The fight ends when someone quits or is knocked unconscious. Don't look to the referee for help. If you get into trouble, your opponent will break your elbow, knee you in the head, or choke... See full summary »
Adventure seeker, fighter, philosopher, writer and alcoholic died on September 8th, 2008 in the desert north of Brawley, California. He was on a quest to find buried treasure. "Treasure" does not necessarily refer to something material.
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The fight ends when someone quits or is knocked unconscious. Don't look to the referee for help. If you get into trouble, your opponent will break your elbow, knee you in the head, or choke you out. This isn't ancient Greece or Rome. This is Rio de Janeiro, Tokyo, or New York. The time is now. Welcome to the world of no-holds-barred freestyle fighting...the fastest growing "sport" in the United States, Brazil, and Japan. CHOKE follows undisputed World Freestyle Fighting Champion Rickson Gracie as he prepares to defend his title in a one-night, single elimination tournament where the winner will fight 3 separate fights over five hours. The World Cup finals of hand-to-hand combat. Written by
Why can't Hollywood movies be as exciting as CHOKE?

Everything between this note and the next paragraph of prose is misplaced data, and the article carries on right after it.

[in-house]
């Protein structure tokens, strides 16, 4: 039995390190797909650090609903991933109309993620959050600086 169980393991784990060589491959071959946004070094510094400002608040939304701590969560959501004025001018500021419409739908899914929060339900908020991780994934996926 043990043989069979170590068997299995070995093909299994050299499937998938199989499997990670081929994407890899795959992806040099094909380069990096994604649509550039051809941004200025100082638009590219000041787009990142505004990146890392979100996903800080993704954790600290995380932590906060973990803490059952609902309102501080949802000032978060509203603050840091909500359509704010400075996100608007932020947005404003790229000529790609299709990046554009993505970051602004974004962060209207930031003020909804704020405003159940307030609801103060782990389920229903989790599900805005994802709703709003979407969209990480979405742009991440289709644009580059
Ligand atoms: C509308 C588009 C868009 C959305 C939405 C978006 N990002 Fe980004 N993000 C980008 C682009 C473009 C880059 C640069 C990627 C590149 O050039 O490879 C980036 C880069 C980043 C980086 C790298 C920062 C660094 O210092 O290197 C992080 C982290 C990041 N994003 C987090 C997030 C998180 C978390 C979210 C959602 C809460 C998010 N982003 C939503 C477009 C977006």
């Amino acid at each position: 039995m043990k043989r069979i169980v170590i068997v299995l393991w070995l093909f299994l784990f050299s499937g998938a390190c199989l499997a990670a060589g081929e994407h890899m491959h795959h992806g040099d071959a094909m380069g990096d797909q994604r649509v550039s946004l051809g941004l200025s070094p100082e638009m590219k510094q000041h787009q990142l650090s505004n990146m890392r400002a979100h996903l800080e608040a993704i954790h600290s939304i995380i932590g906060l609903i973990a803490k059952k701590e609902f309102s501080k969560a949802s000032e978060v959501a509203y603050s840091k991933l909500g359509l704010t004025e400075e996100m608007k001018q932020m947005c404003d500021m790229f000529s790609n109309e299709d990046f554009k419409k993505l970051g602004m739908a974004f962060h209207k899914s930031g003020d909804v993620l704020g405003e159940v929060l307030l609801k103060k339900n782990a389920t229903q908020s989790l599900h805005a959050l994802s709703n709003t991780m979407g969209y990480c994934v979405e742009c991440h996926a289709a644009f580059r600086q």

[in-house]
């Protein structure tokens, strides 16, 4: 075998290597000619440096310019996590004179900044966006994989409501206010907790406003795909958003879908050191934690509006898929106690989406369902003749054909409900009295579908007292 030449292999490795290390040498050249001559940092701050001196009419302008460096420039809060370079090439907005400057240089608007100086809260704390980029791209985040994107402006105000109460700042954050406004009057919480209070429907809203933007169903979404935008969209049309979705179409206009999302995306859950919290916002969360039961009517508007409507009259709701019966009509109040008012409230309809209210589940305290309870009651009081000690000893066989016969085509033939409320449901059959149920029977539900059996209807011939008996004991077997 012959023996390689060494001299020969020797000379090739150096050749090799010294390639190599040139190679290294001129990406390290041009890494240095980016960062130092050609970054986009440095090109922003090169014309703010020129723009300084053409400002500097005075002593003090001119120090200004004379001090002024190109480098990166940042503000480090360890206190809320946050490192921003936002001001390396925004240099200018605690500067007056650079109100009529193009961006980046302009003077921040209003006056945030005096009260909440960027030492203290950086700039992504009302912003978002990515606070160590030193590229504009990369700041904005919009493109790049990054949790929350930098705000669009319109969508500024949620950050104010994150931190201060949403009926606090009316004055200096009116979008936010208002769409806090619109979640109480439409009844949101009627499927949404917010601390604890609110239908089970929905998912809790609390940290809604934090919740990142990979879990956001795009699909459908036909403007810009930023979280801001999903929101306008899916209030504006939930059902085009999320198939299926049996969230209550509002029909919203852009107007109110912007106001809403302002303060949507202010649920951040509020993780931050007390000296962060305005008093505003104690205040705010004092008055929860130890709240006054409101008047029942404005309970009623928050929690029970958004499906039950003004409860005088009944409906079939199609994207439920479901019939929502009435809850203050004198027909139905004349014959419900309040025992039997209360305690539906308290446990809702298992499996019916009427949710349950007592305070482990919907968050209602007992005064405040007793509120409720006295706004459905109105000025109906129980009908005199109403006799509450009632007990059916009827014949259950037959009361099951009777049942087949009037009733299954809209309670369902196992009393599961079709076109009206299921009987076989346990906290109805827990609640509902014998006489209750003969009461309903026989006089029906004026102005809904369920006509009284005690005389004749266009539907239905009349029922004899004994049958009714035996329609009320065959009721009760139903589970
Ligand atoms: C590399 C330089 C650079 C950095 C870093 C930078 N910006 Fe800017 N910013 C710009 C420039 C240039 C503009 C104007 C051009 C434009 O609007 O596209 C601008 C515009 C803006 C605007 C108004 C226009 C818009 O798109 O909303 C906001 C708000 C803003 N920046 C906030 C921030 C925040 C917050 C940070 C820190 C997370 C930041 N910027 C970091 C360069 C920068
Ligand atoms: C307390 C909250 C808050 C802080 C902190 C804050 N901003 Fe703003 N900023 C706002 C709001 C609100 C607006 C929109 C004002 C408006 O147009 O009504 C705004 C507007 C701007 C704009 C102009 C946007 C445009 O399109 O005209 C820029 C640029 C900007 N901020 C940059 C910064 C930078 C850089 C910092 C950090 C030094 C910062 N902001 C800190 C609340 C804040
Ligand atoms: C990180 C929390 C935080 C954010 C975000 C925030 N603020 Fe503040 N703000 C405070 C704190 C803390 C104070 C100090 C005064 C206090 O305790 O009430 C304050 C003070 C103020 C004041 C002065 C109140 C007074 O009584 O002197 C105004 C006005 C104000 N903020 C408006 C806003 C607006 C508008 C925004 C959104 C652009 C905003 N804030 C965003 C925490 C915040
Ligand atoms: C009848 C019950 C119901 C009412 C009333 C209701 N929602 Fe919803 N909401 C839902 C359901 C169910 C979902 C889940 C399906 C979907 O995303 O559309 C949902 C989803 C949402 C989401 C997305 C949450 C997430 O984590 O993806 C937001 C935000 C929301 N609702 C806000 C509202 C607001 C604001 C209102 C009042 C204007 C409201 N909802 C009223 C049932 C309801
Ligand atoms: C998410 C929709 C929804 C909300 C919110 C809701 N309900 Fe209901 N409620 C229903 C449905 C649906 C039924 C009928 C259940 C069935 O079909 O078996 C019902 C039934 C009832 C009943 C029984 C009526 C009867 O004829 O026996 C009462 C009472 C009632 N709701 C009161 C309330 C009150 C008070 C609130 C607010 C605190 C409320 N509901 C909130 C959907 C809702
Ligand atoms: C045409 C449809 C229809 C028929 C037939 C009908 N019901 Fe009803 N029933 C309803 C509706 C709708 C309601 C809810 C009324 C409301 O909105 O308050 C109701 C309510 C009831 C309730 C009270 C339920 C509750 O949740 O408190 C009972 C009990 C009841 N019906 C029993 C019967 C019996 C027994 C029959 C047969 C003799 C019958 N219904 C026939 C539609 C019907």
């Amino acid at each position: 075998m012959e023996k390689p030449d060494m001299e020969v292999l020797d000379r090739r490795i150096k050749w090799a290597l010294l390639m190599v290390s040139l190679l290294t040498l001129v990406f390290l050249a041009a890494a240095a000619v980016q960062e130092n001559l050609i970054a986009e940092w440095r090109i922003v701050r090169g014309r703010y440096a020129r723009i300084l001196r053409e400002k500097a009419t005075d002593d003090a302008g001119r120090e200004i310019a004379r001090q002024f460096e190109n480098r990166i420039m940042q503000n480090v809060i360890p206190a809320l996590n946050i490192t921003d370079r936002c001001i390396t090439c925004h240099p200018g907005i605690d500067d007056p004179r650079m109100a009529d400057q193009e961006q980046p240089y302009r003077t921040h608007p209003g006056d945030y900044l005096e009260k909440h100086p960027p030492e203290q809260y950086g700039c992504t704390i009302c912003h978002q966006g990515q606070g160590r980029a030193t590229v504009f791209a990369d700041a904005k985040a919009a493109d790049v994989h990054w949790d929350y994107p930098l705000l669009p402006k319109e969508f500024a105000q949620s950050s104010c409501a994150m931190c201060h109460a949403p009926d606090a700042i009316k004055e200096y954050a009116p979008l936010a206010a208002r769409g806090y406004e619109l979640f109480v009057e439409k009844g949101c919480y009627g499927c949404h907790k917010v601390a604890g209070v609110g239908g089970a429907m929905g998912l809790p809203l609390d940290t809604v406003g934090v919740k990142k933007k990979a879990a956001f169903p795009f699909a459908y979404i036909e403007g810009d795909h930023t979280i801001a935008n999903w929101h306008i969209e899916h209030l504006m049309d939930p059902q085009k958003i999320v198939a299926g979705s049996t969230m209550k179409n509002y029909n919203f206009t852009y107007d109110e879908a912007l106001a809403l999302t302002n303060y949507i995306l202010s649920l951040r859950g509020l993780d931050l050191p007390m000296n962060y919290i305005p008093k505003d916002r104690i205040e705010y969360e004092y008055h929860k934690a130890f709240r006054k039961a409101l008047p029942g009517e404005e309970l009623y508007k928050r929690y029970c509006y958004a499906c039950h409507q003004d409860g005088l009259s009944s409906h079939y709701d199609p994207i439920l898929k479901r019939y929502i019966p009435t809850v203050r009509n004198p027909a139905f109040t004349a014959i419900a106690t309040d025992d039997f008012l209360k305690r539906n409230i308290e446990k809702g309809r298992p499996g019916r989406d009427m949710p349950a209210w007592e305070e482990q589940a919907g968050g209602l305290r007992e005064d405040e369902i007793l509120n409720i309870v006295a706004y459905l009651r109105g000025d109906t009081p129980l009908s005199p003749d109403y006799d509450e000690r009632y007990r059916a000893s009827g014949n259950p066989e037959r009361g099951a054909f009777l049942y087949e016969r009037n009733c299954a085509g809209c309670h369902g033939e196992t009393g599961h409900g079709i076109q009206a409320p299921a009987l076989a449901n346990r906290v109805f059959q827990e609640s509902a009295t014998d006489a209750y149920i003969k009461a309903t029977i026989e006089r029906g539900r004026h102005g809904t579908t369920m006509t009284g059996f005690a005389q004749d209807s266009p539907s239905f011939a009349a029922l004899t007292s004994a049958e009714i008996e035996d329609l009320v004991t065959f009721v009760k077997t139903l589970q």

Combining the behind-the-scenes footage of a sports documentary and the structure of a Hollywood dramatic feature, CHOKE is a completely original and provocative film. Alternating the stories of 3 of the 8 fighters of the Vale Tudo--a no-holds-barred fighting tournament held in Tokyo--during the months leading up to the event, Goodman is able to capture what so many Van Damme movies have failed to do: put you in the mind set of a fighter: the adrenaline, the fear, the pain, the shame, the glory. Goodman resists making overt judgments about whether these violent events are good or bad, but he does so deliberately; by avoiding investigating or answering the question head-on, he allows the characters to develop and express HIS feelings simply through THEIR action. His voice is heard, but not identified as his. This is nimble and talented directing. But the Director's steady hand does not resist exposing the personal hypocricies of the fighters, nor does he shy away from the occasional cynical moment. The 3 fighters CHOKE follows are so different from each other that one might think they were cast. But I don't think you could cast so realistically. No one would believe it. RICKSON GRACIE is the handsome, unbelievable talented, undefeated World Champion ju-jitsu wrestler from Brazil who puts his family's heritage on the line every time he fights. He risks losing everything he stands for if he will be defeated. (The training footage of him in unbelievable!). TODD HAYES is the huge pro-football player who figths in order to pay for a bobsled so he can compete with the US Olympic bobsledding team. KOICHURO KIMURA is the overgrown man-child who fights because his wrestling coach wants him to, it seems. (the only slowish parts of CHOKE are those that follow Kimura's plight--and even these become exciting at the end...). I looked for other documentaries or features from the Director but could not find any. If CHOKE is his first film, I can't wait to see his second. Bravo.
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